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Thursday 23 January 2020

Government to meet with FAI lenders on Wednesday after 'positive' UEFA meeting

Minister for Transport, Tourism and Sport, Shane Ross. by Brendan Moran/Sportsfile
Minister for Transport, Tourism and Sport, Shane Ross. by Brendan Moran/Sportsfile
Daniel McDonnell

Daniel McDonnell

Minister for Tourism, Transport & Sport Shane Ross says that the government will meet with the FAI's lenders Bank of Ireland tomorrow to discuss solutions to Irish football's problems.

Ross declined to expand on the specific purpose of that meeting after describing talks with UEFA officials as positive, a mood that was echoed by the four officials from European football's governing body as they left Leinster House.

In a statement released this evening, the Department of Sport said the parties can now 'see a potential path to a solution for the FAI'. Minister Ross said the meeting 'discussed the extent of UEFA’s capacity and willingness to participate in a financial support package, as proposed in recent meetings with the FAI Board.'

UEFA are understood to hold reservations about providing more advance funds to the FAI after keeping them afloat last summer, and feel the initiative should be taken from the government side.

In their brief official statement, UEFA said they 'met with the Irish government and the FAI with a view to finding a way forward for the FAI’s finances. The UEFA delegation was encouraged by the positive meeting and the willingness of all parties to find a solution. UEFA will continue to work with all stakeholders in the coming days and weeks.'

Speaking to reporters at Leinster House immediately after the conclusion of the summit, Minister Ross said all parties are determined that the prospect of examinership or liquidation is off the table, but stopped short of saying he could guarantee anything 'at this stage' of the process.

"I'm fairly confident the goodwill is there to ensure it doesn't," said Ross, predicting a swift resolution to the crunch negotiations.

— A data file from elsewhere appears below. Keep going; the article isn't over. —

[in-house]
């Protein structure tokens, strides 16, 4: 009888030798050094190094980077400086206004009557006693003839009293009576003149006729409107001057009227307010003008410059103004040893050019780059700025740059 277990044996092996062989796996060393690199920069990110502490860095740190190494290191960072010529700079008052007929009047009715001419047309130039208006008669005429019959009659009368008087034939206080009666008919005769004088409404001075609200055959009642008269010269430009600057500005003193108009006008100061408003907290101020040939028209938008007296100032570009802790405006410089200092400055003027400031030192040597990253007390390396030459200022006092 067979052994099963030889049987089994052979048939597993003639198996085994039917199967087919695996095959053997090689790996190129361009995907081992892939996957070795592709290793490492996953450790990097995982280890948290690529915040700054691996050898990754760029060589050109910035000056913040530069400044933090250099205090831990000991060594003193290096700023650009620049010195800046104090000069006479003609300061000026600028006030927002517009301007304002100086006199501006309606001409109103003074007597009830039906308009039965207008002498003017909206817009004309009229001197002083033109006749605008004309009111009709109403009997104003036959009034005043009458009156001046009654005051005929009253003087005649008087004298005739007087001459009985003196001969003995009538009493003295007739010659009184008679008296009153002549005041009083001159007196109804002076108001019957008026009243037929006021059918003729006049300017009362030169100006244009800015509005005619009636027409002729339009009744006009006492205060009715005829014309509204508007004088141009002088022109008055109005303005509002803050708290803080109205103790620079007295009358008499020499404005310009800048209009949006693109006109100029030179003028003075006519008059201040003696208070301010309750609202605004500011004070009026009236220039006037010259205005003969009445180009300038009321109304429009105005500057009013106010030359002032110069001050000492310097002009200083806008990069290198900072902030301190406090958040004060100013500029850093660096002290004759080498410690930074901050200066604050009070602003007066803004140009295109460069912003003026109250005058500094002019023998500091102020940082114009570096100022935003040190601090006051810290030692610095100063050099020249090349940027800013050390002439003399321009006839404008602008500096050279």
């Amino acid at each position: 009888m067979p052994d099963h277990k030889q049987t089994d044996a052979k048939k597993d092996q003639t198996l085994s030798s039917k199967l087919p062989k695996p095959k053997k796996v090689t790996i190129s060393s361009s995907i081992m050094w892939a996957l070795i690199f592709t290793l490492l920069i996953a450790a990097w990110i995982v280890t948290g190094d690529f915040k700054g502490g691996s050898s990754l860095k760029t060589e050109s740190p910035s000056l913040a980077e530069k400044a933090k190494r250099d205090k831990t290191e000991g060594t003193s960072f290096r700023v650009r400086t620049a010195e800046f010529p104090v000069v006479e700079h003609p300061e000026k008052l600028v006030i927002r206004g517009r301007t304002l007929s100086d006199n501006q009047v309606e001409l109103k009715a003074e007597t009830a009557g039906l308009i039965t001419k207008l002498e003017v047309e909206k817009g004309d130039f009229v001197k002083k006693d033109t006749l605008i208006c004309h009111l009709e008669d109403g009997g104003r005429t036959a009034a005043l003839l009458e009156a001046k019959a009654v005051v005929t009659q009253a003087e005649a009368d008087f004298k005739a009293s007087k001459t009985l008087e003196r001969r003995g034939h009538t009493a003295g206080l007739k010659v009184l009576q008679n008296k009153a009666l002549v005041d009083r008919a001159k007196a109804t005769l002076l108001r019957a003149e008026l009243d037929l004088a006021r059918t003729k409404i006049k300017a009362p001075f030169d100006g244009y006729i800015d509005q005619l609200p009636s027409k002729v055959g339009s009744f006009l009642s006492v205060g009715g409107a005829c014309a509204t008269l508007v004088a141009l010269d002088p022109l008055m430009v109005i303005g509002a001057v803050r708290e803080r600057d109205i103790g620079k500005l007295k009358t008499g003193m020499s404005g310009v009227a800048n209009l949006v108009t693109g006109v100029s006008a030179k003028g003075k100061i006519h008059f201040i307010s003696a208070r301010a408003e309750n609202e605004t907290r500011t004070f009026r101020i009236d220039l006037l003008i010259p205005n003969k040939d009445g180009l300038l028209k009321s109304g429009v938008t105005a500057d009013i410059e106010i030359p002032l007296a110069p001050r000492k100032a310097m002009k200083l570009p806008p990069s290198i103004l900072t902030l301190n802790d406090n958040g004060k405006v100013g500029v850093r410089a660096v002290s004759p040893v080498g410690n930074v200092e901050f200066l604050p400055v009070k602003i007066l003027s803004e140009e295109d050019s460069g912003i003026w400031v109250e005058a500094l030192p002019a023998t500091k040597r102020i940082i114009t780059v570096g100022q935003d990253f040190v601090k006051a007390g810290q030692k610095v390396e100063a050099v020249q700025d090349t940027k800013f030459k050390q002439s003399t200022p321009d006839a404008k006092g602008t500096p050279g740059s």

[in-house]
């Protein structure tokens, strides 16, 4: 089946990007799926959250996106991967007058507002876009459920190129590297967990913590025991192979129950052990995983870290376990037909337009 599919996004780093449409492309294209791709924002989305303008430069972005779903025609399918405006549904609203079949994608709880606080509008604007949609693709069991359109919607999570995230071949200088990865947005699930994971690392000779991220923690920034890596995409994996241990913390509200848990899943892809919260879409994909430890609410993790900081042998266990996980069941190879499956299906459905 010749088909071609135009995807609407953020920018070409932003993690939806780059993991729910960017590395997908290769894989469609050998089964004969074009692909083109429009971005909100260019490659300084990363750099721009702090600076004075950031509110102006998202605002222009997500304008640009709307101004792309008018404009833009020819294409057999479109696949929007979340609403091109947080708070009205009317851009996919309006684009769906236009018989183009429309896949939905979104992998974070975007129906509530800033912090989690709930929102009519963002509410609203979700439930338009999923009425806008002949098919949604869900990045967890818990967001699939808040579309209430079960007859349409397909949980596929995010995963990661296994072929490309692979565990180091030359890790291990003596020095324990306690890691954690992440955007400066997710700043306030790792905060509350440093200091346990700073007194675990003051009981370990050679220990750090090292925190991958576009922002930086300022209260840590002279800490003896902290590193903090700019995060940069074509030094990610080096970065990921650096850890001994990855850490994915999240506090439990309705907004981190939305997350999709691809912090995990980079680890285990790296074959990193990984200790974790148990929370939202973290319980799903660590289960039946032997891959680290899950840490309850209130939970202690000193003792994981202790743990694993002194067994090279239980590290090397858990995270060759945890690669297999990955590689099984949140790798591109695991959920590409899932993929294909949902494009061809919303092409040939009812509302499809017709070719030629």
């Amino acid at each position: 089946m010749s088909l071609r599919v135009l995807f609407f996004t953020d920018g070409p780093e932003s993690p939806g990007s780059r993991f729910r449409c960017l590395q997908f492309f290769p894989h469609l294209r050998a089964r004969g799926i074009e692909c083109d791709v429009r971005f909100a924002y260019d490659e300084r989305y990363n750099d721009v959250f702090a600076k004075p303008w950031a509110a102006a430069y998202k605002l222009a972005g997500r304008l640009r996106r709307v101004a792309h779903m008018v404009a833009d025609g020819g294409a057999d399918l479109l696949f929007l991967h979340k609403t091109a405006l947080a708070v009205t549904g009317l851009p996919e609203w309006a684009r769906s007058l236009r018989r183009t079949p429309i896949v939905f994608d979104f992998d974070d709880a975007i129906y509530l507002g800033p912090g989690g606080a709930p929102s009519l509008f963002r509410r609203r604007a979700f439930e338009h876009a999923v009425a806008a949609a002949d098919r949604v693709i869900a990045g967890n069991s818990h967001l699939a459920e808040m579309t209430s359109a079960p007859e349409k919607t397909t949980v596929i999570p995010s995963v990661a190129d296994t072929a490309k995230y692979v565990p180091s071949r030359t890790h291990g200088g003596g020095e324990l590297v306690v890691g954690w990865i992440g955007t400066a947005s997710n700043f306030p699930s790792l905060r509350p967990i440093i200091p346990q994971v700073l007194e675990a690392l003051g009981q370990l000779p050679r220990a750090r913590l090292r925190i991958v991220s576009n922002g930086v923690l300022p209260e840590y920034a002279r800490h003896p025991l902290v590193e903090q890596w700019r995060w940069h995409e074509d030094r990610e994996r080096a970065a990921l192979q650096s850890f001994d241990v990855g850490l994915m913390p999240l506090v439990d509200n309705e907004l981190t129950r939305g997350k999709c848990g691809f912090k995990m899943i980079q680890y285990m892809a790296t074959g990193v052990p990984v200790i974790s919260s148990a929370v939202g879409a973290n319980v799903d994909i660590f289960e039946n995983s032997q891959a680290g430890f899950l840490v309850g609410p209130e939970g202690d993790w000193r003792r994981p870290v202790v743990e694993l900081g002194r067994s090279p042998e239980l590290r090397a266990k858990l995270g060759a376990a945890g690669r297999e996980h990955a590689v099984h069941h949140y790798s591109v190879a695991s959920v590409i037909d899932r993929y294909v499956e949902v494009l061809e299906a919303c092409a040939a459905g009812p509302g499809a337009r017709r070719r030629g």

"I don't think we're talking about months or weeks, I think we're talking about something happening fairly soon and getting a good result in the near future."

It was anticipated that today's talks would centre around a 'risk sharing arrangement' to provide certainty to the FAI's principal creditor Bank of Ireland about their ability to pay off debts.

The UEFA delegation were accompanied by the new independent chair of the FAI board, Roy Barrett, with Ministers Ross and Griffin requesting that he was the only Abbotstown representative at talks.

Executive lead Paul Cooke stayed in the nearby Buswells Hotel while the meeting with Ross took place, having held discussions with the visitors earlier in the day.

UEFA's General Secretary Theodore Theodoridis said the meeting was 'positive, constructive and that's all I can say', indicating that a joint statement would follow with more detail.

Barrett also spoke briefly, adding that "I think everyone wants to find the right solutions and that's the path we are on."

He simply replied 'We'll see' when asked if the FAI were closer to a deal now than they were 24 hours earlier.

When pressed on whether the task he had inherited was more difficult than he had envisaged when appointed a week ago, the managing director of Goodbody Stockbrokers replied: "Ask me in a week's time, we'll see."

Ross said that 'intensive talks' would continue over the coming days. However, the UEFA team will fly home tomorrow.

The minister was tight-lipped on the nature of any solution, again reiterating the line that a bail-out was out of the question.

He spoke in terms of annual state funding when pressed on the figures. Last month, the FAI came to the government looking for €18m and were knocked back.

"What we’ve said quite specifically is we’re anxious to restore the funding, which we had taken away from them, in order to benefit grassroots soccer," said Ross.

"We have absolutely maintained rigidly that we’re not going to bail out anybody. That is not on the cards. What we are going to do is to ensure the future for the volunteers, the young people.

"We anticipate that within days we’ll have another meeting, possibly with members of UEFA and, finally, if we do get substantial progress we’ll hopefully have another meeting with all of the stakeholders together," said Ross.

"We think the constructive nature of the meeting indicated that all four stakeholders are absolutely united in their determination to do what has to be done for Irish soccer, particularly, from our point of view, for the grassroots.

"We’re determined that should be done and it should be done with the momentum that has built up over a period."

Ross has said that he would like more evidence of reform in the FAI at the levels below the boardroom with the Council coming under scrutiny.

When asked about that subject, Barrett said: "There has been significant reforms through the governance reform process and that has involved an awful lot.

"It's the job of the board to get on with that reform programme."

Meanwhile, Ross said that ex-FAI CEO John Delaney's position on the UEFA Executive Committee did not come up but stated that 'I presume that will be dealt with in due course.'

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